I am attempting to sort out some of the Thomas Walkers and believe the Thomas Walker who was Chief Justice of the Bahamas and died in 1722 in the Bahamas is different from the Thomas Walkers in Virginia.The Bahamas Thomas Walker, who was the father of Sarah Walker who married William Fairfax, may be the son of Charles Walker and his wife Ann.Any comments or corrections to the following information will be greatly appreciated.(Special thanks to J. D. Brittingham who posted some of this information in 2002 at FAIRFAX-L Archives.)
In the 1671 census of the Bahamas there were only one family of Walkers listed, and that family included a Thomas Walker:
Walker: Chas., Ann, his wife; Chas., John, Thomas, sons; Alice, Elizabeth, daughters.
"The Early Settlers of the Bahamas and Colonists of North America," by A. Talbot Bethell, 3rd ed. rev., (Norfolk, England: Rounce & Wortley, 1937; reprint by Heritage Books, 1999) [hereinafter "Early Settlers of the Bahamas"], at p. 80.
In his will dated 21 August 1722 and proved 4 September 1722, Thomas Walker left his entire estate to his wife and sons Thomas, Charles and John.Susan Riley, "Homeward Bound : A History of the Bahama Islands to 1850" (Miami, Florida: Island Research 1983, 4th printing 2000) [hereinafter "Homeward Bound"] p. 240, fn.8.Thomas Walker was about 63 years old at his death, making his birth about 1659.With the 1671 Charles Walker having sons Charles, John and Thomas, and the 1722 Thomas Walker having sons Thomas, Charles and John indicates that 1722 Thomas was the son of 1671 Charles.
Thomas Walker apparently lived most or all of his life in the Bahamas.In 1684 two Spanish attacks in the Bahamas destroyed the little town of New Providence.Calendar of State Papers, Public Records Office, Great Britain, vol.11:No.1927.Most of those who survived these attacks relocated to Jamaica but others joined small settlements scattered on Harbour Island and in the Abacos, prime areas for access to ships passing the islands.Thomas Walker reportedly had to relocate to Abaco in the aftermath of Spanish attacks on New Providence.
In 1698 Read Elding, a mulatto, was commissioned lieutenant governor by the governor.Thomas Walker, Judge of the Vice Admiralty, often disputed with Elding and claimed that Elding "had refused to accept his commission and that he and the other proprietary representatives had been 'molested, disturbed, and in danger of our lives of Read Elding, the assumed Deputy Governor of the Bahamas.'""Homeward Bound" p. 51 (citing to Thomas Walker, 30 January 1700?, Calendar of State Papers, Public Records Office, Great Britain, and Nassau Public Archives, Nassau, The Bahamas).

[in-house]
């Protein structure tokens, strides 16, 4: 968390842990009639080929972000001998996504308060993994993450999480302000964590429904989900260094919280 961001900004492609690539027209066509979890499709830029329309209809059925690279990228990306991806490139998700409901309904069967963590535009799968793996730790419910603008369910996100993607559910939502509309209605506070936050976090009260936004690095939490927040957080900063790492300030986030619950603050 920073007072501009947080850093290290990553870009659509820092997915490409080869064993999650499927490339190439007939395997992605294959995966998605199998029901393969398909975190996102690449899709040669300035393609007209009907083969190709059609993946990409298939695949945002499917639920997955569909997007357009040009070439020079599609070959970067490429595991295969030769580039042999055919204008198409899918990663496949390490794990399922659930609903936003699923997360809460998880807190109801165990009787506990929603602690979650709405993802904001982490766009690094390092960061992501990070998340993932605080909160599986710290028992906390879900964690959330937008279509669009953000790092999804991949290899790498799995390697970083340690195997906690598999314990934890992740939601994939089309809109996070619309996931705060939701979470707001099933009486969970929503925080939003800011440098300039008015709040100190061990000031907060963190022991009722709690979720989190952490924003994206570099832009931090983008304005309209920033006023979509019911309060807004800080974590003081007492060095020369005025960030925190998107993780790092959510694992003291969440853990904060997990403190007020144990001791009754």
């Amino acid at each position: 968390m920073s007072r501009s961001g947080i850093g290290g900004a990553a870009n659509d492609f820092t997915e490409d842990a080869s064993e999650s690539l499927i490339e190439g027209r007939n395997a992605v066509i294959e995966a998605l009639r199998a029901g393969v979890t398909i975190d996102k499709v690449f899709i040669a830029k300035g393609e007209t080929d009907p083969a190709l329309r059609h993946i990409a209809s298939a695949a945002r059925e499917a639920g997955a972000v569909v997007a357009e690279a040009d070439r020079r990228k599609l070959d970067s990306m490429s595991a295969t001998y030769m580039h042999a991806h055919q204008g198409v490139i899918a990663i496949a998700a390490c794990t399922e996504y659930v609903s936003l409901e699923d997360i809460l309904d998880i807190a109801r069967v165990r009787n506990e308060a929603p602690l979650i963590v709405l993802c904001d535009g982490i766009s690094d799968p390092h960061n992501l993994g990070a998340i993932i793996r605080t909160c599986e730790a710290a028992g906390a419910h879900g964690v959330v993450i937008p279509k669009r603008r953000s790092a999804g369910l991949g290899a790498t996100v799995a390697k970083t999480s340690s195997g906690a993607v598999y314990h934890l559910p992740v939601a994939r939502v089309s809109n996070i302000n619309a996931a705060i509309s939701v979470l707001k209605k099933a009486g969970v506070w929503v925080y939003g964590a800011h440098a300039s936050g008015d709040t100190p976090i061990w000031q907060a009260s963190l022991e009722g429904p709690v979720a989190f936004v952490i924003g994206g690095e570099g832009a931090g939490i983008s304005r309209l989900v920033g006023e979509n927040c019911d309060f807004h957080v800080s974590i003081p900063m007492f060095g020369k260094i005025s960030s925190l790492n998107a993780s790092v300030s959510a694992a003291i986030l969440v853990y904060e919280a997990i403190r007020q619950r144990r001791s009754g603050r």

On November 13, 1701 Thomas Walker, at new Providence, the Bahamas, sent a letter to Mr. James Petiver of London and spoke of receiving communication from South Carolina describing the country."Guide to the Manuscript Materials for the History of the United States to 1783, in the British Museum, in Minor London Archives, and in the Libraries of Oxford and Cambridge" by Charles M. Andrews and Frances G. Davenport (Washington D.C.: Published by the Carnegie Institution of Washington, 1908), p. 70, "Sloane Manuscripts"4065. f. 123 [hereinafter "Sloane Manuscripts"]The "Sloane Manuscripts" are a collection of letters to Sir Hans Sloane from various persons in the colony and one of the persons listed in the collection is Thomas Walker of the Bahamas."Sloane Manuscripts" at pp. 50-51.
A letter dated February 15, 1704 (author unknown, signature cut off) from Carolina discussed Capt. Thomas Walker and his desire for a salary as judge of the Admiralty in the Bahamas."Sloane Manuscripts" at p. 69, 4064 f. 53.A letter dated February 20, 1704/5 from Thomas Walker, South Carolina, to Mr. Petiver discussed his salary.He spoke of being in distress, of having sent a letter to Gov. Nicholson of Virginia, and of having a great charge of children."Sloane Manuscripts" at p. 69, 4064 f. 58.